These are the characteristics that may fortify a small-cap allocation and defend its constituents’ balance sheets from the afflictions of higher interest costs. Fortunately, through September, quality strategies are proving their worth as well.

DGRS's index is outperforming the S&P 600 by over 400 basis points, year-to-date, with most of its success attributable to an over-weight allocation in small caps with the highest ROE. Roughly 2.5% of the 4.1% outperformance is the direct result of an over-weight in the most profitable stocks by about 20% versus the S&P 600.

Return on Equity Attribution—WisdomTree SmallCap Quality Dividend Growth Index (WTSDG) vs. S&P 600, 12/31/22–9/30/23

Return on Equity Attribution—WisdomTree SmallCap Quality Dividend Growth Index (WTSDG) vs. S&P 600 table, as of 9/30/23.

Quality’s true benefit this year is distinguished through the allocation effect, where impacts across the five quintiles by ROE (plus those with negative ROE) are all positive. This is a testament to the methodology’s explicit tilts toward high-quality names and away from low-quality ones at a time when the market is rewarding the most profitable and operationally efficient companies.

We think these trends are here to stay awhile in the higher-for-longer rate environment and believe it would be prudent to rethink existing small-cap allocations in favor of a high-quality approach.

Important Risks Related to this Article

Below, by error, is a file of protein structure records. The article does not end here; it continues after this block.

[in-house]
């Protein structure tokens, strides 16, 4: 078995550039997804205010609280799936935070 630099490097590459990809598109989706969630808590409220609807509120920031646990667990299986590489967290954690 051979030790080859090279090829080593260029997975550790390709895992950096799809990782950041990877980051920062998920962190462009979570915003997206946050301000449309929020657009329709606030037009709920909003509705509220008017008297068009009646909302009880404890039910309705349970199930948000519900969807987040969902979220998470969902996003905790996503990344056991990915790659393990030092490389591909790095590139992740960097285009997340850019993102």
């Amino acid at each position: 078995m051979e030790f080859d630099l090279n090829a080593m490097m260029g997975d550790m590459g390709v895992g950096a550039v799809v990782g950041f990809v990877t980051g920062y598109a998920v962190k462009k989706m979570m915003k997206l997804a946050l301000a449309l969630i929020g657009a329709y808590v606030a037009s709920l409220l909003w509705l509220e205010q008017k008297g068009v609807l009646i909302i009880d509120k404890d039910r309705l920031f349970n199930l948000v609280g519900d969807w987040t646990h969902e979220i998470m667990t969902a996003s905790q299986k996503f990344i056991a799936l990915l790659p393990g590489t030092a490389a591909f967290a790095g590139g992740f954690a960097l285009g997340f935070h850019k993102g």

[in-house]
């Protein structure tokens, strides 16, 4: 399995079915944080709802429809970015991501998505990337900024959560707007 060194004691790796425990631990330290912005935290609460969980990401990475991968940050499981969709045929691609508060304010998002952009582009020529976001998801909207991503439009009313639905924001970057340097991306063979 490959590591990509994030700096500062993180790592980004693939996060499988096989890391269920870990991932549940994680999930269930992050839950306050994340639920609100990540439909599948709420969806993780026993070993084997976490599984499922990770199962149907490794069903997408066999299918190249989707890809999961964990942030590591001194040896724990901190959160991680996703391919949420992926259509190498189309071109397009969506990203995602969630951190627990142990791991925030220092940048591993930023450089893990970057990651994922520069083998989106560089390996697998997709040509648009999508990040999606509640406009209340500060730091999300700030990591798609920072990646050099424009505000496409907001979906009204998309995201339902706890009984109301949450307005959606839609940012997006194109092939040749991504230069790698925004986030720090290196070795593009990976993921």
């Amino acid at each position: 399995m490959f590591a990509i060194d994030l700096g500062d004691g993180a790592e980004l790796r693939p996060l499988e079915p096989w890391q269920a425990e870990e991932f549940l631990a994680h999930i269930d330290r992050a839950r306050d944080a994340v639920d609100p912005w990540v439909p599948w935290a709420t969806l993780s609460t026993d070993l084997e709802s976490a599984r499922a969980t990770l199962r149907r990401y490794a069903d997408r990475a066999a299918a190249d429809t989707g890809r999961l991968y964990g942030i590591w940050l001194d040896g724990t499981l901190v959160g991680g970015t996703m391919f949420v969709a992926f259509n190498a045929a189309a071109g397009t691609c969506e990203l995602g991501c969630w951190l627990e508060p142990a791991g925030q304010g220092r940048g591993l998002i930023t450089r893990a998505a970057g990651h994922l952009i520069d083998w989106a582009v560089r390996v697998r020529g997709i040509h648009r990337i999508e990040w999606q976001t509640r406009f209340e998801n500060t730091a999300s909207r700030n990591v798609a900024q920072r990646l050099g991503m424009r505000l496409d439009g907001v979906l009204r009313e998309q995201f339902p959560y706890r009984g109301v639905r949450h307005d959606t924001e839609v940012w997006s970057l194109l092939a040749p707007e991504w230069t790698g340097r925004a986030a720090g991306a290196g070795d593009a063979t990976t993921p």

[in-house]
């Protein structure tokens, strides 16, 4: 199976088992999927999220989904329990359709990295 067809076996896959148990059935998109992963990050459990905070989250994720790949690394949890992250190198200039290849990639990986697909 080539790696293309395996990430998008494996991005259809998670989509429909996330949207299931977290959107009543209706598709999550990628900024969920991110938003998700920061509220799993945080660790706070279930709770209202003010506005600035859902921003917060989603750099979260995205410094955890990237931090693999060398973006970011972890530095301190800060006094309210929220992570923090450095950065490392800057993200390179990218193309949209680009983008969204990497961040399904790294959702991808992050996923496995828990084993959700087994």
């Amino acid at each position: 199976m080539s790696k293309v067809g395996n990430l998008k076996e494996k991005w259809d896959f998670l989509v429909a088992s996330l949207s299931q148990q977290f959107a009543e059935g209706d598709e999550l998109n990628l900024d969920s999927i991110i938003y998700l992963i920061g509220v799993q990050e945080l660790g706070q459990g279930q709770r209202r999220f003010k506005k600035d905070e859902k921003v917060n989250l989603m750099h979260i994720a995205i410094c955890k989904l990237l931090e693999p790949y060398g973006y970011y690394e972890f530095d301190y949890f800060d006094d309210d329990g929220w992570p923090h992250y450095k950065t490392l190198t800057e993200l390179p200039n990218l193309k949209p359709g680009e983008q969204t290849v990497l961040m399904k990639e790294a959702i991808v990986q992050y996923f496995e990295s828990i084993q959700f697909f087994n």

There are risks associated with investing, including the possible loss of principal. Funds focusing their investments on certain sectors and/or smaller companies increase their vulnerability to any single economic or regulatory development. This may result in greater share price volatility. Dividends are not guaranteed, and a company currently paying dividends may cease paying dividends at any time. Please read the Fund’s prospectus for specific details regarding the Fund’s risk profile.


About the Contributor
Associate, Investment Strategy

Brian Manby joined WisdomTree in October 2018 as an Investment Strategy Analyst. He is responsible for assisting in the creation and analysis of WisdomTree’s model portfolios, as well as helping support the firm’s research efforts. Prior to joining WisdomTree, he worked for FactSet Research Systems, Inc. as a Senior Consultant, where he assisted clients in the creation, maintenance and support of FactSet products in the investment management workflow. Brian received a B.A. as a dual major in Economics and Political Science from the University of Connecticut in 2016. He is holder of the Chartered Financial Analyst designation.